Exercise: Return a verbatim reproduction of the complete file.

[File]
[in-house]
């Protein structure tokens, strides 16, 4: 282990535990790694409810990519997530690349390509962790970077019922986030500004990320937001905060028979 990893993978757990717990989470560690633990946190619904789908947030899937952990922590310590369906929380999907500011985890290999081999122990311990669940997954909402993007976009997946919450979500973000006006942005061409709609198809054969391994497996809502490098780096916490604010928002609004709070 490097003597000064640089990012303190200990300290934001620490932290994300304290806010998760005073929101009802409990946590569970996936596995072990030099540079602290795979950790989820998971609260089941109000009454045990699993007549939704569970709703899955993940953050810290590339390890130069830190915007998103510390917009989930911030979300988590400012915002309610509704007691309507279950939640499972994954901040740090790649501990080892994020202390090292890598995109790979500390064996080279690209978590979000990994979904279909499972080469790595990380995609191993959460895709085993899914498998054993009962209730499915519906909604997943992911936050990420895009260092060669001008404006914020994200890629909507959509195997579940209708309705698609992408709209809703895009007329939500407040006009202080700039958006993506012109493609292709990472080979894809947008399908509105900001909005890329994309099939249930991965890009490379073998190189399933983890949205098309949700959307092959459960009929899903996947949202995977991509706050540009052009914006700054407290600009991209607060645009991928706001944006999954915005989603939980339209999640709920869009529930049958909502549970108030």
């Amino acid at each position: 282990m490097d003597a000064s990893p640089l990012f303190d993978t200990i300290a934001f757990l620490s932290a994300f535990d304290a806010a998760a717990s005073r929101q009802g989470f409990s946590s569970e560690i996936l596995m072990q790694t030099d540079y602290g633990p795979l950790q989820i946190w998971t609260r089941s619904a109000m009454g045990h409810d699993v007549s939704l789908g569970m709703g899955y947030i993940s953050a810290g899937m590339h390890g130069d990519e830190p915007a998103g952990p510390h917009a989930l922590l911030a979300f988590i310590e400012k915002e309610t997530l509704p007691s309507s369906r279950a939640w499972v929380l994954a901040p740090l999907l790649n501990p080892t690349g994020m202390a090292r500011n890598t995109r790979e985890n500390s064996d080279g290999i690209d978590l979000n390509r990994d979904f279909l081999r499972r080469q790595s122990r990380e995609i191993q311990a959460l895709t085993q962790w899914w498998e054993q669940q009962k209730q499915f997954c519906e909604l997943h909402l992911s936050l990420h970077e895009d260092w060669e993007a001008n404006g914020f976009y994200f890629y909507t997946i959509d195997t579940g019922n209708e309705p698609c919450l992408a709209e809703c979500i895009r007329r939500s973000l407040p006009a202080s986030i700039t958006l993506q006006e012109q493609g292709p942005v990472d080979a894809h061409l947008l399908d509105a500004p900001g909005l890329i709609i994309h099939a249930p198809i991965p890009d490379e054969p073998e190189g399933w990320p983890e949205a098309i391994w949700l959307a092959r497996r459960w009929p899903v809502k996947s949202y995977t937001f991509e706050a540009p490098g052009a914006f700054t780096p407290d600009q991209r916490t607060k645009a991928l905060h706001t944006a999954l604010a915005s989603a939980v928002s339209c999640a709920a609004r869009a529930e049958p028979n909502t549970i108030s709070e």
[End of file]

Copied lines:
[in-house]
């Protein structure tokens, strides 16, 4: 282990535990790694409810990519997530690349390509962790970077019922986030500004990320937001905060028979 990893993978757990717990989470560690633990946190619904789908947030899937952990922590310590369906929380999907500011985890290999081999122990311990669940997954909402993007976009997946919450979500973000006006942005061409709609198809054969391994497996809502490098780096916490604010928002609004709070 490097003597000064640089990012303190200990300290934001620490932290994300304290806010998760005073929101009802409990946590569970996936596995072990030099540079602290795979950790989820998971609260089941109000009454045990699993007549939704569970709703899955993940953050810290590339390890130069830190915007998103510390917009989930911030979300988590400012915002309610509704007691309507279950939640499972994954901040740090790649501990080892994020202390090292890598995109790979500390064996080279690209978590979000990994979904279909499972080469790595990380995609191993959460895709085993899914498998054993009962209730499915519906909604997943992911936050990420895009260092060669001008404006914020994200890629909507959509195997579940209708309705698609992408709209809703895009007329939500407040006009202080700039958006993506012109493609292709990472080979894809947008399908509105900001909005890329994309099939249930991965890009490379073998190189399933983890949205098309949700959307092959459960009929899903996947949202995977991509706050540009052009914006700054407290600009991209607060645009991928706001944006999954915005989603939980339209999640709920869009529930049958909502549970108030």
């Amino acid at each position: 282990m490097d003597a000064s990893p640089l990012f303190d993978t200990i300290a934001f757990l620490s932290a994300f535990d304290a806010a998760a717990s005073r929101q009802g989470f409990s946590s569970e560690i996936l596995m072990q790694t030099d540079y602290g633990p795979l950790q989820i946190w998971t609260r089941s619904a109000m009454g045990h409810d699993v007549s939704l789908g569970m709703g899955y947030i993940s953050a810290g899937m590339h390890g130069d990519e830190p915007a998103g952990p510390h917009a989930l922590l911030a979300f988590i310590e400012k915002e309610t997530l509704p007691s309507s369906r279950a939640w499972v929380l994954a901040p740090l999907l790649n501990p080892t690349g994020m202390a090292r500011n890598t995109r790979e985890n500390s064996d080279g290999i690209d978590l979000n390509r990994d979904f279909l081999r499972r080469q790595s122990r990380e995609i191993q311990a959460l895709t085993q962790w899914w498998e054993q669940q009962k209730q499915f997954c519906e909604l997943h909402l992911s936050l990420h970077e895009d260092w060669e993007a001008n404006g914020f976009y994200f890629y909507t997946i959509d195997t579940g019922n209708e309705p698609c919450l992408a709209e809703c979500i895009r007329r939500s973000l407040p006009a202080s986030i700039t958006l993506q006006e012109q493609g292709p942005v990472d080979a894809h061409l947008l399908d509105a500004p900001g909005l890329i709609i994309h099939a249930p198809i991965p890009d490379e054969p073998e190189g399933w990320p983890e949205a098309i391994w949700l959307a092959r497996r459960w009929p899903v809502k996947s949202y995977t937001f991509e706050a540009p490098g052009a914006f700054t780096p407290d600009q991209r916490t607060k645009a991928l905060h706001t944006a999954l604010a915005s989603a939980v928002s339209c999640a709920a609004r869009a529930e049958p028979n909502t549970i108030s709070e």